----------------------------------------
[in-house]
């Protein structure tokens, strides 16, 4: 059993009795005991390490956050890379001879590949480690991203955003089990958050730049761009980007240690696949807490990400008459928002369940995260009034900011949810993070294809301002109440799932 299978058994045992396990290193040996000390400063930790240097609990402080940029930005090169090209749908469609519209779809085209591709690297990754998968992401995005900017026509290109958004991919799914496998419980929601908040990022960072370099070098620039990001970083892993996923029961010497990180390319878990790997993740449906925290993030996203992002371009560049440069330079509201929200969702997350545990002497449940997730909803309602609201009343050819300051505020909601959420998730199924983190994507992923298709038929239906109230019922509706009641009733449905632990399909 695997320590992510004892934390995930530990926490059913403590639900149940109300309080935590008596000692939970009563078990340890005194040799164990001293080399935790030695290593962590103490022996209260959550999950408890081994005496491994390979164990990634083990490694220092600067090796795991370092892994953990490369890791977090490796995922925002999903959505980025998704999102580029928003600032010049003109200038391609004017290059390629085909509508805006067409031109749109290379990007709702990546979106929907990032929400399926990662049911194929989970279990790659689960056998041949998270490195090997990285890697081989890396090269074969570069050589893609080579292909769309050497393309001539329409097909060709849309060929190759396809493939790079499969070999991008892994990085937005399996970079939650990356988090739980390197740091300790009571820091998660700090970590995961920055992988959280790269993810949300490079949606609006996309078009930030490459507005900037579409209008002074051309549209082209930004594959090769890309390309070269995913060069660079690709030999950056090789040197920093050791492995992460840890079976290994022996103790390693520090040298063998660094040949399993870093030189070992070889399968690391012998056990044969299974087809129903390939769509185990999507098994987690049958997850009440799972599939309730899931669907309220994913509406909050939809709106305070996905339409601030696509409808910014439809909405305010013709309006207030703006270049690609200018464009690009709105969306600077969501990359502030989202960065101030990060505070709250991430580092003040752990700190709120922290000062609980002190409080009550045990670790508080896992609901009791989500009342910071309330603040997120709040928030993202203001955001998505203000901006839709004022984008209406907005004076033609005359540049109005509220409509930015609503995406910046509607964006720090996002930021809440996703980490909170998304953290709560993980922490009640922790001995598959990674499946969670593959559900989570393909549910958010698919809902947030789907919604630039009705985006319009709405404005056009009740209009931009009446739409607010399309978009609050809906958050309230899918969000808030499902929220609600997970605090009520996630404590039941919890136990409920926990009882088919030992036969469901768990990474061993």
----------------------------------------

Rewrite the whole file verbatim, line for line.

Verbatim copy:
[in-house]
């Protein structure tokens, strides 16, 4: 059993009795005991390490956050890379001879590949480690991203955003089990958050730049761009980007240690696949807490990400008459928002369940995260009034900011949810993070294809301002109440799932 299978058994045992396990290193040996000390400063930790240097609990402080940029930005090169090209749908469609519209779809085209591709690297990754998968992401995005900017026509290109958004991919799914496998419980929601908040990022960072370099070098620039990001970083892993996923029961010497990180390319878990790997993740449906925290993030996203992002371009560049440069330079509201929200969702997350545990002497449940997730909803309602609201009343050819300051505020909601959420998730199924983190994507992923298709038929239906109230019922509706009641009733449905632990399909 695997320590992510004892934390995930530990926490059913403590639900149940109300309080935590008596000692939970009563078990340890005194040799164990001293080399935790030695290593962590103490022996209260959550999950408890081994005496491994390979164990990634083990490694220092600067090796795991370092892994953990490369890791977090490796995922925002999903959505980025998704999102580029928003600032010049003109200038391609004017290059390629085909509508805006067409031109749109290379990007709702990546979106929907990032929400399926990662049911194929989970279990790659689960056998041949998270490195090997990285890697081989890396090269074969570069050589893609080579292909769309050497393309001539329409097909060709849309060929190759396809493939790079499969070999991008892994990085937005399996970079939650990356988090739980390197740091300790009571820091998660700090970590995961920055992988959280790269993810949300490079949606609006996309078009930030490459507005900037579409209008002074051309549209082209930004594959090769890309390309070269995913060069660079690709030999950056090789040197920093050791492995992460840890079976290994022996103790390693520090040298063998660094040949399993870093030189070992070889399968690391012998056990044969299974087809129903390939769509185990999507098994987690049958997850009440799972599939309730899931669907309220994913509406909050939809709106305070996905339409601030696509409808910014439809909405305010013709309006207030703006270049690609200018464009690009709105969306600077969501990359502030989202960065101030990060505070709250991430580092003040752990700190709120922290000062609980002190409080009550045990670790508080896992609901009791989500009342910071309330603040997120709040928030993202203001955001998505203000901006839709004022984008209406907005004076033609005359540049109005509220409509930015609503995406910046509607964006720090996002930021809440996703980490909170998304953290709560993980922490009640922790001995598959990674499946969670593959559900989570393909549910958010698919809902947030789907919604630039009705985006319009709405404005056009009740209009931009009446739409607010399309978009609050809906958050309230899918969000808030499902929220609600997970605090009520996630404590039941919890136990409920926990009882088919030992036969469901768990990474061993």